Wednesday, April 22, 2009

Brigid of the Songs

"When, to-day, a Gaelic islesman alludes to Briget of the Songs, or when a woman of South Uist prays to Good St. Bride to bless the empty cradle that is soon to be filled, or when a shennachie or teller of tales speaks of an oath taken by Briget of the Flame, they refer, though probably unconsciously, to a far older Brighid than do they who speak with loving familiarity of Mume Chriosd, Christ's Foster Mother, or Brighid-nam-Bratta, St. Bride of the Mantle. They refer to one who in the dim, far-off days of the forgotten pagan world of our ancestors was a noble and great goddess... They refer to one whom the Druids held in honour as a torch bearer of the eternal light, a Daughter of the Morning, who held sunrise in one hand as a little yellow flame, and in the other held the red flower of fire without which men would be as the beasts who live in caves and holes, or as the dark Fómor who have their habitations in cloud and wind and the wilderness. They refer to one whom the bards and singers revered as mistress of their craft, she whose breath was a flame, and that flame song: she whose secret name was fire and whose inmost soul was radiant air, she therefore who was the divine impersonation of the divine thing she stood for, Poetry."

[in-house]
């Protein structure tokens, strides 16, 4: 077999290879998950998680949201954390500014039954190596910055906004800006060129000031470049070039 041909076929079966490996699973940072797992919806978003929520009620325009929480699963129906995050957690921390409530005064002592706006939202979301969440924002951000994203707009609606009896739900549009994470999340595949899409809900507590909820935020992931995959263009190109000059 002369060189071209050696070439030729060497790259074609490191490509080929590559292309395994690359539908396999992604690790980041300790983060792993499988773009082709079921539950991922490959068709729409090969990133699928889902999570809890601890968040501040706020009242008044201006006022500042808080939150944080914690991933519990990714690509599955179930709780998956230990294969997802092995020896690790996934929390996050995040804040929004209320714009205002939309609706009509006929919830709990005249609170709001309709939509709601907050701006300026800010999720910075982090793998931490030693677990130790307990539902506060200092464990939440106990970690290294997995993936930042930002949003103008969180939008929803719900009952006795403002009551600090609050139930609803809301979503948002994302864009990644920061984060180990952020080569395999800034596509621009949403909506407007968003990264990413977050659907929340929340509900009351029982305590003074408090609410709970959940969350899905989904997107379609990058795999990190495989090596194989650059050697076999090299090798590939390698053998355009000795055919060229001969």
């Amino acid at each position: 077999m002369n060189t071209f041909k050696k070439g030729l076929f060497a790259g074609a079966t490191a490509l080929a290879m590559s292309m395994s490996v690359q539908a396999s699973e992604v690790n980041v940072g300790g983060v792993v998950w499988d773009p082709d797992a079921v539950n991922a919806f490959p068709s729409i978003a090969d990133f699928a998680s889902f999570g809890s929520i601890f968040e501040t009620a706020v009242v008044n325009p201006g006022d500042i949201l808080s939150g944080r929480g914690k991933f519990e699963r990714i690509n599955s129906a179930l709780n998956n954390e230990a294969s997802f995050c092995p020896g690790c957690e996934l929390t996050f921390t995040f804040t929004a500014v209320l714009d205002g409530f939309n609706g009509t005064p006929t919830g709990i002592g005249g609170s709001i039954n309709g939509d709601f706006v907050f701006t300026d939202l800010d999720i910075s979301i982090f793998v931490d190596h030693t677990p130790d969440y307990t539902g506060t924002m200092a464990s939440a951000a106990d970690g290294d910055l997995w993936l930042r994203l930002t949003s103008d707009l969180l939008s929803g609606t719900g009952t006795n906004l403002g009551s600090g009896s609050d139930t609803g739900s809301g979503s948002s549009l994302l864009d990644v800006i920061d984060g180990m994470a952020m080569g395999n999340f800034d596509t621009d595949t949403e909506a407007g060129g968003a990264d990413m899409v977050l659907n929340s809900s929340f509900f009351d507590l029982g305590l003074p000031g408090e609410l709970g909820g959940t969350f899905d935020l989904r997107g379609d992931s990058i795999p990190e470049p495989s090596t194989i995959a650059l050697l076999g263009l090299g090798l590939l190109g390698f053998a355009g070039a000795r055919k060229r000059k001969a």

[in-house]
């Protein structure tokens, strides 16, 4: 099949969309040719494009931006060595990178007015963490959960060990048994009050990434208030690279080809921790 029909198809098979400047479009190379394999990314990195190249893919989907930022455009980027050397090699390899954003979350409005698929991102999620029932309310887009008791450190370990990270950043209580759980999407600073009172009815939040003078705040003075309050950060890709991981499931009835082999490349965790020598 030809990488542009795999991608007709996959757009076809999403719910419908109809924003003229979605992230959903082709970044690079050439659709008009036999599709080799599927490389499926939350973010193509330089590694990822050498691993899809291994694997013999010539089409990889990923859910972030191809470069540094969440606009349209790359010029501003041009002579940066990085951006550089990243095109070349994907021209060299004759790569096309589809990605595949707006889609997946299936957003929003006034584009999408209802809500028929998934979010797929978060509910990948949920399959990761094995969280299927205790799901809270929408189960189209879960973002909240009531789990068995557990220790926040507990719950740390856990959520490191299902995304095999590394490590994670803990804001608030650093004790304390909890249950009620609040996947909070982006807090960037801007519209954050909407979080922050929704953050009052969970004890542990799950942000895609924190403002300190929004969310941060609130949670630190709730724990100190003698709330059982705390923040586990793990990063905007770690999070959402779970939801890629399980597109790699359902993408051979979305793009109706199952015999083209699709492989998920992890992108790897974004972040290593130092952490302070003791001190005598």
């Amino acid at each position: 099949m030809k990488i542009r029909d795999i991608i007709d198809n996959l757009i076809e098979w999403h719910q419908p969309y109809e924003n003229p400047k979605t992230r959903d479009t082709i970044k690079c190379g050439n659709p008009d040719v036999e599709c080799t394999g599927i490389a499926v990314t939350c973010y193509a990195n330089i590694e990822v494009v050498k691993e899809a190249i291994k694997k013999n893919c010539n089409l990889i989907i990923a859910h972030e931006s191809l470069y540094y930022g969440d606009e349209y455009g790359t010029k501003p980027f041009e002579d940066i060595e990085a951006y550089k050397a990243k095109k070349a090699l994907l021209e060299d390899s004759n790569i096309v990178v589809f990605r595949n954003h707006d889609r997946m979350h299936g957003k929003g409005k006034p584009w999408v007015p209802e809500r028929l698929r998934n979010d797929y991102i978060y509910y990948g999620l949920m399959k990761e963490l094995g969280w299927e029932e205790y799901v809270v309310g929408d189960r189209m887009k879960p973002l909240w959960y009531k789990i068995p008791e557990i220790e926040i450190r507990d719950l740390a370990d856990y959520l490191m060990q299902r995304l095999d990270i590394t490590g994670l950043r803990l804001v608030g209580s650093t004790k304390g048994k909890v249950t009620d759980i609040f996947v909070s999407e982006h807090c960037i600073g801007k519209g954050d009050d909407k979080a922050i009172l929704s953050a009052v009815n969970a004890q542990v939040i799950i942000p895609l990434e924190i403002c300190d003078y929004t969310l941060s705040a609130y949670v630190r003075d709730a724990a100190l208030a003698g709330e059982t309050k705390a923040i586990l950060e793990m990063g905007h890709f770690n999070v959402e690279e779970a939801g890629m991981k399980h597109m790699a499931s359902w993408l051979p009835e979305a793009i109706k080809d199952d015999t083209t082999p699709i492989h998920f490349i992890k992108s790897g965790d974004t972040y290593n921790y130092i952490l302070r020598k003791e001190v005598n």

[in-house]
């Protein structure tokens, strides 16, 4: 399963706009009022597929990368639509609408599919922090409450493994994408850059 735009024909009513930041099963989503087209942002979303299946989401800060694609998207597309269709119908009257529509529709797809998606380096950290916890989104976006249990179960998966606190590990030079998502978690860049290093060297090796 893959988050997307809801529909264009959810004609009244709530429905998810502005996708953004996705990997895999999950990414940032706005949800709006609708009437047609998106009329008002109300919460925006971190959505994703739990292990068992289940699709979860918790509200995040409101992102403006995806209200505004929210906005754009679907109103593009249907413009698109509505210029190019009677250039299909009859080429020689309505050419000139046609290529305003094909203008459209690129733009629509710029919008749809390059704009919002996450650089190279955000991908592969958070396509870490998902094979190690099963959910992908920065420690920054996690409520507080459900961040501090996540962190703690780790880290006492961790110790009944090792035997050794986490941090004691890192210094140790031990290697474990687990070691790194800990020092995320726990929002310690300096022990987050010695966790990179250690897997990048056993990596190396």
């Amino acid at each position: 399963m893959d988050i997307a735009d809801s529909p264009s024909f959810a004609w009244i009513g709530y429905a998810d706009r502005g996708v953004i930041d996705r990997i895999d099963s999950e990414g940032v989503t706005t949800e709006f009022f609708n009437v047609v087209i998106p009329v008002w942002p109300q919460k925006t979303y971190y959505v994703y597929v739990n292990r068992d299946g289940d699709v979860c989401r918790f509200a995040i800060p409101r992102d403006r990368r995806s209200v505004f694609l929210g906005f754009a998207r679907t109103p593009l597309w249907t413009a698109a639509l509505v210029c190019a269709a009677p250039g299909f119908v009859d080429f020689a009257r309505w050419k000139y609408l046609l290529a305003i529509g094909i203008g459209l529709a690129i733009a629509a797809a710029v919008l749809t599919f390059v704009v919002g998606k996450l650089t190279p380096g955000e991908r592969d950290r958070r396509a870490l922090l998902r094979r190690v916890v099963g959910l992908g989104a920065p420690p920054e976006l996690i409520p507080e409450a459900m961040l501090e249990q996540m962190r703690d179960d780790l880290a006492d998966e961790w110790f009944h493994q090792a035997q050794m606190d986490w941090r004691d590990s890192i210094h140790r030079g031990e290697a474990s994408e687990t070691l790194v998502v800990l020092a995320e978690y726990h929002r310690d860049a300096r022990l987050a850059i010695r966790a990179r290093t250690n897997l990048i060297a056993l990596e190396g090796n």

-Fiona Macleod

* * *
Thrice-radiant maiden of flames, golden red
To your keeping is given the home, warm seat of kin,
The health of children and lowing cattle,
The bounty of kettle and hay,
The protection of houses from wicked powers,
And the comfort of weeping hearts.
Thrice-beautiful daughter of morning,
A sacred ground for you there is, where fire is built

And bulls and cows have trodden down the grass;
Where women weave and smiths beat metal;
Where poets make art with words;
Where men carry weapons in strife;
Where healers collect water and herbs;
Where children sleep after drinking milk.
Brigid bless them each fairly like the hearth fire
Which offers warmth and light to all.

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